Castor Bean Can Cut Carbon & Fuel the Future

Castor Bean Can Cut Carbon & Fuel the Future

A Bean Called Castor Can Cut Carbon & Fuel the Future

Biodiesel Business Academy

Global Knowledge Platform for a Sustainable Future


Building a sustainable biodiesel industry

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Castor is an important non-edible oilseed crop of the family Euphorbiaceae with great utilitarian value in industry, agriculture and pharmaceutical sectors. The presence of hydroxyl group and double bonds in ricinoleic acid (D-12-hydroxyoctadec-cis-9-enoic acid) imparts unique chemical and physical properties for castor oil which makes castor oil a vital industrial raw material and stabilizes the oil against oxidation. The Center for Jatropha Promotion & Biodiesel (CJP) has identified, developed and cultivated as many as 15 non-food oil crops. With years of continuing research, experiments and trials has provided an adage to find and develop sustainable second-generation biodiesel feedstock with low cost input technology. In the search for more environmentally friendly fuels, the use of castor oil as “Biodiesel and Biojet fuel” has proven to have technical and ecological benefits, and stands as an opportunity for agricultural development in arid and impoverished areas throughout the tropics and sub tropics globally. Besides reducing life-cycle emissions because of its high oil content (50%), relatively high crop yield and less competition with food crops. Life cycle analysis of biodiesel produced from castor showed that the greenhouse gases emissions were reduced by 90% when compared to petroleum diesel. Given the widespread presence and ease of cultivation of the castor oil plant it could be cultivated in conjunction with subsistence agriculture programs as a potential oilseed feedstock for biodiesel CJP has honour to establish this untapped resource as alternative source for Bio- Diesel industry of future. More at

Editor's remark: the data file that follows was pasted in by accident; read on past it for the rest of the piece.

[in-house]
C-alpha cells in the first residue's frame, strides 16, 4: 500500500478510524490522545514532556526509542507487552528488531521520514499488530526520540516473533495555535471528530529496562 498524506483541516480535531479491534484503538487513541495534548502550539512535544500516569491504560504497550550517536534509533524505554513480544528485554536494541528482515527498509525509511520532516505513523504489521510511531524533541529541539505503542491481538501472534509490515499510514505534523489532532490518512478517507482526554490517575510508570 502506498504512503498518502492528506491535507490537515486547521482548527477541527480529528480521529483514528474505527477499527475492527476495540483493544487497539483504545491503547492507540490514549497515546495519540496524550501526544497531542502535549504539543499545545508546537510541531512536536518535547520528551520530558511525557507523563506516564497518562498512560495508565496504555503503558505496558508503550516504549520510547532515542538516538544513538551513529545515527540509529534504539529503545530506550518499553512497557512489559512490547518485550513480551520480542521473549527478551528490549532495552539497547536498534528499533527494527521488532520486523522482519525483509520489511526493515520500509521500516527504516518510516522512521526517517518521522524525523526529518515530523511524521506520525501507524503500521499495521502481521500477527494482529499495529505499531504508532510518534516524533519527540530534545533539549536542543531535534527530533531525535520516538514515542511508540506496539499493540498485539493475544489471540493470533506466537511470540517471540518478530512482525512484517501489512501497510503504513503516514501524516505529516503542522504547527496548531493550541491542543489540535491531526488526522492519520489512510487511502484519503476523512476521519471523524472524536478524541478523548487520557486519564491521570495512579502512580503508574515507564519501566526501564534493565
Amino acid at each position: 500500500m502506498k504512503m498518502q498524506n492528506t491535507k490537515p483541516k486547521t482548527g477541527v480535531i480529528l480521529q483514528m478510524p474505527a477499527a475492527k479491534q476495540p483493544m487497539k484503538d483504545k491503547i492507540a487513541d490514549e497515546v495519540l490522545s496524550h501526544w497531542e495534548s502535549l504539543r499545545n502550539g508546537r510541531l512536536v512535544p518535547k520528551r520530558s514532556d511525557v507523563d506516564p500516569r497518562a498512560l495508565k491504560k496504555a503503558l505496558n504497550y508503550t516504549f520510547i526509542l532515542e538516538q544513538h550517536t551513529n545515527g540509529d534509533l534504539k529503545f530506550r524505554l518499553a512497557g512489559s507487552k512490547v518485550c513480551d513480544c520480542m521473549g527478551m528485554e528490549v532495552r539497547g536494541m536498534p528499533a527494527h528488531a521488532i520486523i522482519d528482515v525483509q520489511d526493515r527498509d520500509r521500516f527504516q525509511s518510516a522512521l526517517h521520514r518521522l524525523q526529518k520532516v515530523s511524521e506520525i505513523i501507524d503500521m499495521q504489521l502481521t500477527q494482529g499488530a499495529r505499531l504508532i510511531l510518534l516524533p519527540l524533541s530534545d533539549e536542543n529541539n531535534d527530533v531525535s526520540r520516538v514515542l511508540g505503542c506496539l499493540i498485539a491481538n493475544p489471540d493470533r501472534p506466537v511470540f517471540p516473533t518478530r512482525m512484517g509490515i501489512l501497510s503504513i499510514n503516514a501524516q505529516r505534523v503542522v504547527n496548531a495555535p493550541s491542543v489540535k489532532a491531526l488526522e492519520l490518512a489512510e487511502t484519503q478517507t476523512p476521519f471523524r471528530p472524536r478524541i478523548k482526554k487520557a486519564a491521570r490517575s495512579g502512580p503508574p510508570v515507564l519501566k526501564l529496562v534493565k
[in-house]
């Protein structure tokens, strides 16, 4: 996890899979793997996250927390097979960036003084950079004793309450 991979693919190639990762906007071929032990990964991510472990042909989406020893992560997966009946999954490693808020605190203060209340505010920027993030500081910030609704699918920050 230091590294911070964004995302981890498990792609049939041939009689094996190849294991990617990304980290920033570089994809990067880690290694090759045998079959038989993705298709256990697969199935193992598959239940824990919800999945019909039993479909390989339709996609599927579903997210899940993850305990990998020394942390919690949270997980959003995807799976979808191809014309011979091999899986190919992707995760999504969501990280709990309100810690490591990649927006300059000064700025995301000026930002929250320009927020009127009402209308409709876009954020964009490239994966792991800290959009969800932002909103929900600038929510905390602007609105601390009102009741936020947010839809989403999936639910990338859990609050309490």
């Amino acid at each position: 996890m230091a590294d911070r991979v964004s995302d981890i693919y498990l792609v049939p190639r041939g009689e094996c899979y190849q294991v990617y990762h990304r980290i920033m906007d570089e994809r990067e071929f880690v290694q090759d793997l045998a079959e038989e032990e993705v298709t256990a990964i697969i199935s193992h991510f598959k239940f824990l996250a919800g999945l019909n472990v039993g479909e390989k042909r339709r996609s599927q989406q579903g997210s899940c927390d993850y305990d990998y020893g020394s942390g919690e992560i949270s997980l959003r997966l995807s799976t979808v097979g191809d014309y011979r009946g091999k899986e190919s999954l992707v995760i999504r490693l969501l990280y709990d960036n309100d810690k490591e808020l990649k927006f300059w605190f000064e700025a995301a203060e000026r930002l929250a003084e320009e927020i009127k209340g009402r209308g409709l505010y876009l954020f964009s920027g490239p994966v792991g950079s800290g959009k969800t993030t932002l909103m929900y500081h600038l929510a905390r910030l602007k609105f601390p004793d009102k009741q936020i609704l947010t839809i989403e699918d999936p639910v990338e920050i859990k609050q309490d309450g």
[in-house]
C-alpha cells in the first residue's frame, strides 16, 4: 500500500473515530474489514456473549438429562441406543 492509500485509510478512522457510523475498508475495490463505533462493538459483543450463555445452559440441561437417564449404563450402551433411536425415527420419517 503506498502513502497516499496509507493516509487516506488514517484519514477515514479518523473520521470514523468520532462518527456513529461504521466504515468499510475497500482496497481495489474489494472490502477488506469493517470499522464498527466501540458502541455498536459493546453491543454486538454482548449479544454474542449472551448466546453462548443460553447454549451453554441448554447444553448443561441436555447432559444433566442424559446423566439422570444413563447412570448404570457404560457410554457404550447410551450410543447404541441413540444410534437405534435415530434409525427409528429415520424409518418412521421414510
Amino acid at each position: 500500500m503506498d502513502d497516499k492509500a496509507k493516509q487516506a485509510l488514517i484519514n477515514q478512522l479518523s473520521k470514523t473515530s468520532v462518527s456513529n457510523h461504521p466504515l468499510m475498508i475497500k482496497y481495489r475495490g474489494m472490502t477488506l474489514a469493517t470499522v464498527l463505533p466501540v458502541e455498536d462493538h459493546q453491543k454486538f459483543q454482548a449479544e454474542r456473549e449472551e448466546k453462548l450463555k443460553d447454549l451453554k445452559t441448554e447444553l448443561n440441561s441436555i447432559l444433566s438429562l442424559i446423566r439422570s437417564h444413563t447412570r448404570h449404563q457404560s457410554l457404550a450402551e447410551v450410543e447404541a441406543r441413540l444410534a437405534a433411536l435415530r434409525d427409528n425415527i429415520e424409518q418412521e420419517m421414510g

Castor (Ricinus communis L.) is an important non-edible oil crop of the spurge (Euphorbiaceae) family and is believed to have originated in Abyssinia. It is widely distributed throughout the tropics and subtropics, and is well adapted to the temperate regions of the world. Castor is grown on a total area of 1.4 m ha with an average production of 1.3m tonnes, and productivity of 950 kg/ha (FAOSTAT 2008) (Table 1). The major castor producing countries in the World are India, Brazil, USSR, China and Thailand, while the major importing countries are the USA, China, USSR, the EEC and Japan. India, with an annual production of 10.5 lakh tonnes, is the leading producer of castor in the world. At current levels of production, the country accounts for 56% of area and nearly 69% of the world’s output of castor. Castor oil and its derivatives, besides being used in medicine, are used in a wide range of sectors including agriculture, textile industry, paper industry, high quality lubricants, plastics engineering, rubber and pharmaceuticals (Ogunniyi, 2006). Consequently, there has been a steady increase in the demand of castor oil and its products in the world market due to their renewable nature, biodegradability and eco-friendliness.